Roberts-Smith’s case to resume in February
Ben Roberts-Smith’s defamation trial will resume in Sydney on February 2 after months of delays caused by COVID-19 lockdowns and border closures.
His lawsuit against The Age, The Sydney Morning Herald and The Canberra Times over alleged war crimes in Afghanistan was halted in August.
The November resumption date was later vacated by Justice Anthony Besanko who also rejected a suggestion the trial be relocated to South Australia.
In the Federal Court on Friday, the newspapers’ barrister Nicholas Owens SC applied for the trial to resume on February 14 to enable the attendance of proposed witnesses from Western Australia.
He cited Premier Mark McGowan saying the state’s hardline border measures will be eased when 90 per cent of its 12-plus population is double-dosed, expected between late January and early February.
To be on the “cautious side”, Mr Owens proposed the February 14 start.
But the Victoria Cross recipient’s barrister Arthur Moses SC suggested February 1, saying there was no commitment about when people from WA could travel.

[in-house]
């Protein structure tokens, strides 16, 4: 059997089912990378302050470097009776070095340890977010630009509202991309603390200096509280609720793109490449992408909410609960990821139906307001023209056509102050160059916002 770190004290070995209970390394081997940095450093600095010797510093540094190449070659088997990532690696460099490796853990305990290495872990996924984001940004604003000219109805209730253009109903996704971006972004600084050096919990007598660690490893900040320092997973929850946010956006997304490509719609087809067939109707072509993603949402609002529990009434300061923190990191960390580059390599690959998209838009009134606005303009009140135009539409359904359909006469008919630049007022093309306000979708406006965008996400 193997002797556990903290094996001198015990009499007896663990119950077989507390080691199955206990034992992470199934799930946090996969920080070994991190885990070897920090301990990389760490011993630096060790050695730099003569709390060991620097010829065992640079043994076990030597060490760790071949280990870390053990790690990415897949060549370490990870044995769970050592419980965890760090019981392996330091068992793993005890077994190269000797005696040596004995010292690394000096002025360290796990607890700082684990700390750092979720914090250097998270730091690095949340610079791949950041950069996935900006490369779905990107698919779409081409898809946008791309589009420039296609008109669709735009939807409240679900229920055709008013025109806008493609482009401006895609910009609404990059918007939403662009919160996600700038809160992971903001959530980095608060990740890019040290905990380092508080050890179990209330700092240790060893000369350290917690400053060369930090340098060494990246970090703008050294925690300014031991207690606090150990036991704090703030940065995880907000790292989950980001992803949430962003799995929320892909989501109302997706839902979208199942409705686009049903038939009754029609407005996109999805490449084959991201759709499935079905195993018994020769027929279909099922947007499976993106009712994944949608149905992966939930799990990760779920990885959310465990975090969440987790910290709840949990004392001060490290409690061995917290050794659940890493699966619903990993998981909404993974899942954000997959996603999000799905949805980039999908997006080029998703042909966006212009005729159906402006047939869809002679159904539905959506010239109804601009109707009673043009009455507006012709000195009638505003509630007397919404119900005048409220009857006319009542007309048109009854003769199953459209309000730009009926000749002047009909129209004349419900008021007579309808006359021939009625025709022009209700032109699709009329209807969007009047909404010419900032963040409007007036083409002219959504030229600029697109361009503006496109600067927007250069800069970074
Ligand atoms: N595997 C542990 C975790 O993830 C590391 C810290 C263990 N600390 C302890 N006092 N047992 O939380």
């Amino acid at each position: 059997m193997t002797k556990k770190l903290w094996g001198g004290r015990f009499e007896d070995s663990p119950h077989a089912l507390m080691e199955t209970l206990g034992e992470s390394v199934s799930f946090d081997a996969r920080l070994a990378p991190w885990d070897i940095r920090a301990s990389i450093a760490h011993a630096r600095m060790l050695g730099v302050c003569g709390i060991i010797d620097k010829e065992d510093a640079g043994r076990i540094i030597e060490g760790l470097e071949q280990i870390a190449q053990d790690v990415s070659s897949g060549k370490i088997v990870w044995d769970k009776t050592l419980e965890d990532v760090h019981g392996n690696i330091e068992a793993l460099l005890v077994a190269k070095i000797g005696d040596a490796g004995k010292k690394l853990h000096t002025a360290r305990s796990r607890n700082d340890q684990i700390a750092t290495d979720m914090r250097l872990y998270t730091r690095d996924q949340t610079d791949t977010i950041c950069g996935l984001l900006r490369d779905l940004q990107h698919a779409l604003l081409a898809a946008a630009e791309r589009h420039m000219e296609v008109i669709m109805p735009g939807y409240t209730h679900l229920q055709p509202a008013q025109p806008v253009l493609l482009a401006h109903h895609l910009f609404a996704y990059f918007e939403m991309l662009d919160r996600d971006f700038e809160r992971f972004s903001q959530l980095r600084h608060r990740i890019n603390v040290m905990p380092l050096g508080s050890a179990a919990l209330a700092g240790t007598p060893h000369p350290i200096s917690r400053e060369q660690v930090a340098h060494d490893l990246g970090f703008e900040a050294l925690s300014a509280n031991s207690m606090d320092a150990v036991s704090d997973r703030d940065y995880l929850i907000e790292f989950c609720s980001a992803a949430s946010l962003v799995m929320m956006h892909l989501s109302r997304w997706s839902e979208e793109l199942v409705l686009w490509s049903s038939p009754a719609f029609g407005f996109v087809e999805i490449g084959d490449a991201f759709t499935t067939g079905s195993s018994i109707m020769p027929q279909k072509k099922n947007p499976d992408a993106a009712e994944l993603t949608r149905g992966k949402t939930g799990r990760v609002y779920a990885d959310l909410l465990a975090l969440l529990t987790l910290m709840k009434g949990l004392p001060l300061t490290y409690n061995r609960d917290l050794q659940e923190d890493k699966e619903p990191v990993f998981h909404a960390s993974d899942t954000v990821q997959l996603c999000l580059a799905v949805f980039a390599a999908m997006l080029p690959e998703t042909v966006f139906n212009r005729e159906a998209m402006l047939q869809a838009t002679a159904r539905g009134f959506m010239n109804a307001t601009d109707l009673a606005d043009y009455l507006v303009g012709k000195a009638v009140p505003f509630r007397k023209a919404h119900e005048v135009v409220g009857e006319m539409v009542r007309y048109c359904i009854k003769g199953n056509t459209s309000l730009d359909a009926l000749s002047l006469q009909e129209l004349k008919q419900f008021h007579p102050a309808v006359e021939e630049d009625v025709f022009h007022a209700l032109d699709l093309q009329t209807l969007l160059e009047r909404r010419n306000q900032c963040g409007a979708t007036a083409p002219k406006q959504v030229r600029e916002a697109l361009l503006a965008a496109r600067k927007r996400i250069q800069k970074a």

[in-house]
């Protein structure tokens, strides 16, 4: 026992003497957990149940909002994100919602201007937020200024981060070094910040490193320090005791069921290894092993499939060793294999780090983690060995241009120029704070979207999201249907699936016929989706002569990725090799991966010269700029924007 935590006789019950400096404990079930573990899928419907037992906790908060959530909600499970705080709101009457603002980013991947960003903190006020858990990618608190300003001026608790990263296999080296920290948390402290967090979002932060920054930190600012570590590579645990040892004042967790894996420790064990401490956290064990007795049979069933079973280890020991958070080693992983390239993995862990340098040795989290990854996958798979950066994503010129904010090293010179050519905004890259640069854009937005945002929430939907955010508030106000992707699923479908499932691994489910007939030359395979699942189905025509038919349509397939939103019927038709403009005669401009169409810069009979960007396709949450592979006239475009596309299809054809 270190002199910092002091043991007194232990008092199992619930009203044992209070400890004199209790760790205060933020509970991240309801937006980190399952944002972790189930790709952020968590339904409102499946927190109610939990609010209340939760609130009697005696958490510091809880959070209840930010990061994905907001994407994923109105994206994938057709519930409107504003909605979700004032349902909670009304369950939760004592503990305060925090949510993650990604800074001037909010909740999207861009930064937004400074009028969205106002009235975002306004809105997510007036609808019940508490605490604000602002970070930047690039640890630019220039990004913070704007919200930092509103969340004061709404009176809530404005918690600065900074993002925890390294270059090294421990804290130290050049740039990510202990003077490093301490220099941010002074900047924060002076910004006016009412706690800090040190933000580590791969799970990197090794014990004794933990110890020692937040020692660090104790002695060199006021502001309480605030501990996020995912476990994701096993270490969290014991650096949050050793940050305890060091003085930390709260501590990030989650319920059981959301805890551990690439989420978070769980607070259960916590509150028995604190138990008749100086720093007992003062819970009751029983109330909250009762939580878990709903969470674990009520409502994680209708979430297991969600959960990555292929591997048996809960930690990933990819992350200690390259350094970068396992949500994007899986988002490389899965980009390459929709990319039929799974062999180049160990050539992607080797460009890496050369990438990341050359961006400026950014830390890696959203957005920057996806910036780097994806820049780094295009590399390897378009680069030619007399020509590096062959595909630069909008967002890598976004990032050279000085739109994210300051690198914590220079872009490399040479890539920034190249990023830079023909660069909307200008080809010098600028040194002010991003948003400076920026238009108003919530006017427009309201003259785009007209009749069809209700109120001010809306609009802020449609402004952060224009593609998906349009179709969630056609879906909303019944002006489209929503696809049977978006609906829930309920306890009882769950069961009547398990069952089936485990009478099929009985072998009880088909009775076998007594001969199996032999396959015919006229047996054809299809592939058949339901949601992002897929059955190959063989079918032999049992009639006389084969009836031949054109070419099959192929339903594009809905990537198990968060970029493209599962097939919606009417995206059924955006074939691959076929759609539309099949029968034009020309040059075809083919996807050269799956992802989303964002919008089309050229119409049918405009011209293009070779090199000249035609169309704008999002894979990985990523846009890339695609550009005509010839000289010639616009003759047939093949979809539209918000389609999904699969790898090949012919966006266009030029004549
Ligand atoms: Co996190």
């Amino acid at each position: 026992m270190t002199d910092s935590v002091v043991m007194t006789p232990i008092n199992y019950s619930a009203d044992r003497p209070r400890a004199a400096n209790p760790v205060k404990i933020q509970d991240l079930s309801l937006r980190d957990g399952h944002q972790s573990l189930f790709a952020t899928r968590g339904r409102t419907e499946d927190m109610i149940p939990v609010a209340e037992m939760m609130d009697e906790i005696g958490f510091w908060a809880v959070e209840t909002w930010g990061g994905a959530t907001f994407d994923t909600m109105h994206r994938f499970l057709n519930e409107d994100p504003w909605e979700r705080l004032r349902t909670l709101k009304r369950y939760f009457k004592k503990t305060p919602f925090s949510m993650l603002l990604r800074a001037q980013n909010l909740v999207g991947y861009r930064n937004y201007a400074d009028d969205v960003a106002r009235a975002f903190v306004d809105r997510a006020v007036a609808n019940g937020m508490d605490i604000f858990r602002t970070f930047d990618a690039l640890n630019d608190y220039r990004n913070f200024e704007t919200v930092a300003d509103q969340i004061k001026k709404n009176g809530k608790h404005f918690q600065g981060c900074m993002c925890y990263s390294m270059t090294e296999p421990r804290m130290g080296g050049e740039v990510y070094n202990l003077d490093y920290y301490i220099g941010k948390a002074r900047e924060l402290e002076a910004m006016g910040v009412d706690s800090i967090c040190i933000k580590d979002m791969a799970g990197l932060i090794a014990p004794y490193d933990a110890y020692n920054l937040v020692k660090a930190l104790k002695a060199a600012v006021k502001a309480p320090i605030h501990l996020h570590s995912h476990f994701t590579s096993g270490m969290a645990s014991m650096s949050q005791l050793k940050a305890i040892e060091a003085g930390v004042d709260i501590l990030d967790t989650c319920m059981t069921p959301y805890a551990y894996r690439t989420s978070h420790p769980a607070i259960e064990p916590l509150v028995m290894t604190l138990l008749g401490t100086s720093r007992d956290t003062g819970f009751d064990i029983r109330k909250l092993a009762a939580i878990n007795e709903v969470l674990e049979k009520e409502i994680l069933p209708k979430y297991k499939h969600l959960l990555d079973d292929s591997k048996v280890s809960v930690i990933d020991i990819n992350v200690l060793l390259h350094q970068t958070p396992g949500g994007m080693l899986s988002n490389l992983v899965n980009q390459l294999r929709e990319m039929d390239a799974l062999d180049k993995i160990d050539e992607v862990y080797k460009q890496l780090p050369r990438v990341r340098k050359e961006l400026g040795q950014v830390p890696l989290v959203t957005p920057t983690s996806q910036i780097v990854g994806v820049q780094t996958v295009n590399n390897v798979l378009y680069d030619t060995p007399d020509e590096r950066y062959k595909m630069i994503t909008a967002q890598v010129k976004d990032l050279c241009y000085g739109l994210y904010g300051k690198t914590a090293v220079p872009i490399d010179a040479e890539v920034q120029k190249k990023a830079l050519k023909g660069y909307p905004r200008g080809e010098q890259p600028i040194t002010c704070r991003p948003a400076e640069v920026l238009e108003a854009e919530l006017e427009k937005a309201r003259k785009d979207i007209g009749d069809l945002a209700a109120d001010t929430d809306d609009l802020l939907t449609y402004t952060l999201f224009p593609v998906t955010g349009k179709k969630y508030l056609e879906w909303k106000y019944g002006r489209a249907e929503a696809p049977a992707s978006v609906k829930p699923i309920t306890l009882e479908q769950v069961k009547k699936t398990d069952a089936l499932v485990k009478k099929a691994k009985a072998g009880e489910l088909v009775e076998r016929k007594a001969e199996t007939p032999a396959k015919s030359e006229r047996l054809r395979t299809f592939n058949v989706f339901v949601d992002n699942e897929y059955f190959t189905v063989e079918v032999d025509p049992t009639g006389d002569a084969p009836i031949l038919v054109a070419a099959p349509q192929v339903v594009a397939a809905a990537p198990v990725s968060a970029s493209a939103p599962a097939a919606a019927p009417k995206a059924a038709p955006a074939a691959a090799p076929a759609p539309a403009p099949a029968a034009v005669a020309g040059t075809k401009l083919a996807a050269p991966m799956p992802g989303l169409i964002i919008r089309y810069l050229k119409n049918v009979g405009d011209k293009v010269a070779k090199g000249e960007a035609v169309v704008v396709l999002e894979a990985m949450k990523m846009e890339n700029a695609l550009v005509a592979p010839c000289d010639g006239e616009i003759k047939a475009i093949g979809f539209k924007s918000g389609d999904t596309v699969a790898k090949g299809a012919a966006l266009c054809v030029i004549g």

The court “cannot be held hostage” to the whims of decisions made by a premier with the matter having been repeatedly delayed based on those statements.
“It has been three-and-a-half years since the proceedings commenced,” he said.
By February, it will be nine months since Mr Roberts-Smith had ceased work, seven months since he gave evidence and six months since the Afghan witnesses testified.
He said the defence could resume the hearing with four Queensland witnesses, also noting some of those subpoenaed from WA may apply not to give evidence.
But Mr Owens said there was nothing known to his client about WA witnesses not wishing to turn up, bar the possibility of one person making an application.
Justice Besanko fixed the hearing to resume on February 2.
Any witnesses who wished to set aside their subpoena to attend must apply before January 28.
Mr Roberts-Smith is suing the news outlets over articles from 2018 that he says paint him as a criminal who broke the moral and legal rules of military engagement during his deployments in Afghanistan with the SAS.